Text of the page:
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Crisis averted? Back to normal for State Parliament


While South Australian health authorities warn against lifting COVID-19 restrictions too early, State Parliament is set to return to its normal sitting pattern with the Government citing the state’s success in reducing the number of infections as the key reason.

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On the last day of sitting, April 8, the Government successfully moved to adjourn Parliament until May 12, thanks to a casting vote from Speaker Vincent Tarzia, despite Labor’s protests that the Parliament should continue despite the pandemic crisis.

However, Tarzia has now written to members saying that the house will sit on April 28 – the original scheduled date for Parliament’s resumption.

Leader of Government Business Stephan Knoll told InDaily the state’s performance in reducing new coronavirus infections meant Parliament could return to its normal schedule.

“In light of our success in reducing the number of new COVID-19 cases, the South Australian Parliament will continue sitting as per the original schedule for the foreseeable future, while maintaining the appropriate restrictions and social distancing safeguards,” he said.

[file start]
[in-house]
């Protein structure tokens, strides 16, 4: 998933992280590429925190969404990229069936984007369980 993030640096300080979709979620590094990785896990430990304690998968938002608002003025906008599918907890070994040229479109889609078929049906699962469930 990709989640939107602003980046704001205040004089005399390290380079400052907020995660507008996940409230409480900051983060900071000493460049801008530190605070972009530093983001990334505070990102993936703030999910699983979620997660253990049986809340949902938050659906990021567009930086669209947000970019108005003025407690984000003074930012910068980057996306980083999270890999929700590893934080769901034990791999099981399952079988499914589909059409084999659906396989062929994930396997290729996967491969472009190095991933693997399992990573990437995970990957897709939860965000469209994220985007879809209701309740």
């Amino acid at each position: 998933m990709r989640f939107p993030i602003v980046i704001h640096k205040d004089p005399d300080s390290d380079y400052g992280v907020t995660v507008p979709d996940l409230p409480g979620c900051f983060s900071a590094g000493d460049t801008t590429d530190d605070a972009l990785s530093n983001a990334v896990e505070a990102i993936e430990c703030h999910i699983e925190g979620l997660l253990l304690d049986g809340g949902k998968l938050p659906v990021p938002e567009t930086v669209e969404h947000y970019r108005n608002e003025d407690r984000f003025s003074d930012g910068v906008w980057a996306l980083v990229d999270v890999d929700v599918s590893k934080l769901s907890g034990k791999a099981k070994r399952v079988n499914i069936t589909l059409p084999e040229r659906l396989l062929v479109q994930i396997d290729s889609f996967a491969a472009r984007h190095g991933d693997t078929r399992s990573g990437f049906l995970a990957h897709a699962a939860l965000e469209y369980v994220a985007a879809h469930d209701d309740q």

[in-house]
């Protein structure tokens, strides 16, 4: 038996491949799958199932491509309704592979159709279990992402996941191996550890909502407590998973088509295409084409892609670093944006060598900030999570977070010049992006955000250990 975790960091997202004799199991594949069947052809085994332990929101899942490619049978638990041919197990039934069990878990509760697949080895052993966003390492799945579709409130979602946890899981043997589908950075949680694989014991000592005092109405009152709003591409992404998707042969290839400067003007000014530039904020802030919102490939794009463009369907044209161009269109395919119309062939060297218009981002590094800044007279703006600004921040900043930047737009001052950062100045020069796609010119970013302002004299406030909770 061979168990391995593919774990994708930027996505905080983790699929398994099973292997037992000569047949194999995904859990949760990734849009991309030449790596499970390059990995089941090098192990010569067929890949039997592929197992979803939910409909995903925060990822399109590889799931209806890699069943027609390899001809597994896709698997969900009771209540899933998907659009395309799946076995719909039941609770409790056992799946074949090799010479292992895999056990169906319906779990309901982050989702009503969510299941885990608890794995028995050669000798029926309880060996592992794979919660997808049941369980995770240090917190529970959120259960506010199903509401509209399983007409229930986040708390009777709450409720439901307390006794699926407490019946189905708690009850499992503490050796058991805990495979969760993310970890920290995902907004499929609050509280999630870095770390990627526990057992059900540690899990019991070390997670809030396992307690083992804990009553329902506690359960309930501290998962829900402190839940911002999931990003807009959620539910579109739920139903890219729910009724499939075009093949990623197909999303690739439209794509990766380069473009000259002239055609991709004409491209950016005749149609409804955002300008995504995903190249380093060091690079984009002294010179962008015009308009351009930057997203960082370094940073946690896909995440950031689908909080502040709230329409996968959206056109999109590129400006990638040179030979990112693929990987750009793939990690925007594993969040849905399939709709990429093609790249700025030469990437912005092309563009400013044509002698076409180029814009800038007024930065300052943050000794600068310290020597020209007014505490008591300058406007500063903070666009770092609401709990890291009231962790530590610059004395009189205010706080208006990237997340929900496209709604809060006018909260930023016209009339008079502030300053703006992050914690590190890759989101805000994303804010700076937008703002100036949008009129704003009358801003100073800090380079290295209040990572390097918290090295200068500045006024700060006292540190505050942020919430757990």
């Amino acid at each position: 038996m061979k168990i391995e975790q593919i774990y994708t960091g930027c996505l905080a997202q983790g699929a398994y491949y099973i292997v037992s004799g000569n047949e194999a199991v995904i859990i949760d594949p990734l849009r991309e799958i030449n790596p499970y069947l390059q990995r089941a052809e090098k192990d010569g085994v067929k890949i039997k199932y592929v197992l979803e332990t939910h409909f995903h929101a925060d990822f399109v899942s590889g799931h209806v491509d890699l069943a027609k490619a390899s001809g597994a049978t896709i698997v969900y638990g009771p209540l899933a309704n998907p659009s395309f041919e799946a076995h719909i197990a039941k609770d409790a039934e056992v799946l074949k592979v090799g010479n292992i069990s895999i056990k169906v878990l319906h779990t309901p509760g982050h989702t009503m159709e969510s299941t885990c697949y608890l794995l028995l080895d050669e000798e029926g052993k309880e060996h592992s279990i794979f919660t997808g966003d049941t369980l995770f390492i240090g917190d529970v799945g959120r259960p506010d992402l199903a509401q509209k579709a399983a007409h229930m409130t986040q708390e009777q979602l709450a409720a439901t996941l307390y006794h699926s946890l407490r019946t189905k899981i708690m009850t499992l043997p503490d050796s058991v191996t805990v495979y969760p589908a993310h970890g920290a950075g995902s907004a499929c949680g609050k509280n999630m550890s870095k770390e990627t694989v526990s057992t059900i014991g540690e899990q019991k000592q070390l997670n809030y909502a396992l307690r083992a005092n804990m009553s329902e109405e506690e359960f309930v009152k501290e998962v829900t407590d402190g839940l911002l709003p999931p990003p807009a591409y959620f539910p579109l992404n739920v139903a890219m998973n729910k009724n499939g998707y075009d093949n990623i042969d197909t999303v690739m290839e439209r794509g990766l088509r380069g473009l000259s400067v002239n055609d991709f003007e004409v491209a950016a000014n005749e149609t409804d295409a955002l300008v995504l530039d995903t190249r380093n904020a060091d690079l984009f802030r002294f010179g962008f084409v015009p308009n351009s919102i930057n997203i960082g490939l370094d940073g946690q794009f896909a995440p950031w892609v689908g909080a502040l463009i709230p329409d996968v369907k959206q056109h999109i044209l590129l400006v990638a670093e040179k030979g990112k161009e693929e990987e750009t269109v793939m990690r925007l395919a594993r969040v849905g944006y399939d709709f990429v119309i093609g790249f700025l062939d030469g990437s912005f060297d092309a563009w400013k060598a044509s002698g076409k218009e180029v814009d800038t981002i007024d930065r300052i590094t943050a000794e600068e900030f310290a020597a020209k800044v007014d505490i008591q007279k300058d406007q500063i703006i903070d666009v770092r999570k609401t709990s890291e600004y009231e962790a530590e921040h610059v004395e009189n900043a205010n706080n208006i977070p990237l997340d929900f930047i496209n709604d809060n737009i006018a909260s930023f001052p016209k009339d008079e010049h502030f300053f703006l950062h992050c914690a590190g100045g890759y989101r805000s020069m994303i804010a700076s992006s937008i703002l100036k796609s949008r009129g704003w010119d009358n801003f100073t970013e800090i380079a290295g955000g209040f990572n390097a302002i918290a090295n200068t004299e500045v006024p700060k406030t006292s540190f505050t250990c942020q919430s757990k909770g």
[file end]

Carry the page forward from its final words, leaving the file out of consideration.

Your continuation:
“Previously the Parliament was sitting to fast-track emergency legislation to address issues presented by COVID-19 and now we have seen a decrease in the number of reported cases, we are looking to return to a normal legislative schedule.”

During debate on April 8, Labor strongly opposed any amendment to the schedule, with frontbencher Stephen Mullighan arguing the crisis made it more important that Parliament sits.

However, Deputy Premier Vickie Chapman used historical precedent to argue for the temporary shutdown.

“There are three reasons why it is important that we adjourn the parliament: firstly, we are in the middle of a global pandemic in relation to the coronavirus known as COVID-19; secondly, it has happened before; and, thirdly, we are probably the highest performing state in relation to the commitment we have made to the people of South Australia that, as long as possible, we will continue to have our parliament meet on a regular basis,” she told parliament.

“On the first matter, it is obvious and I need to say no more. On the second matter, I remind members that during the 1919 Spanish flu the parliament prorogued on four occasions: on 23 January, on 20 March, on 8 March and on 12 June.”

Premier Steven Marshall and SA chief public health officer Nicola Spurrier have both cautioned against lifting restrictions too early, despite South Australia’s encouraging results.

Spurrier said yesterday that while the recent figures are pleasing, “quite clearly we’re still seeing cases [and] we need to be very, very certain when we look at adjusting restrictions”.

Mullighan said today the Government’s change of heart over Parliamentary sitting didn’t make any sense.

“The Government’s handling of this (Parliament) has been a shambles,” he said.

“It doesn’t make any sense. The Parliament should always have been sitting and should definitely be sitting during this crisis.”

He said the Parliament’s oversight role was particularly important now, when hundreds of millions of dollars were being used for stimulus and the state coordinator, Police Commissioner Grant Stevens, had been handed extraordinary powers under emergency legislation.

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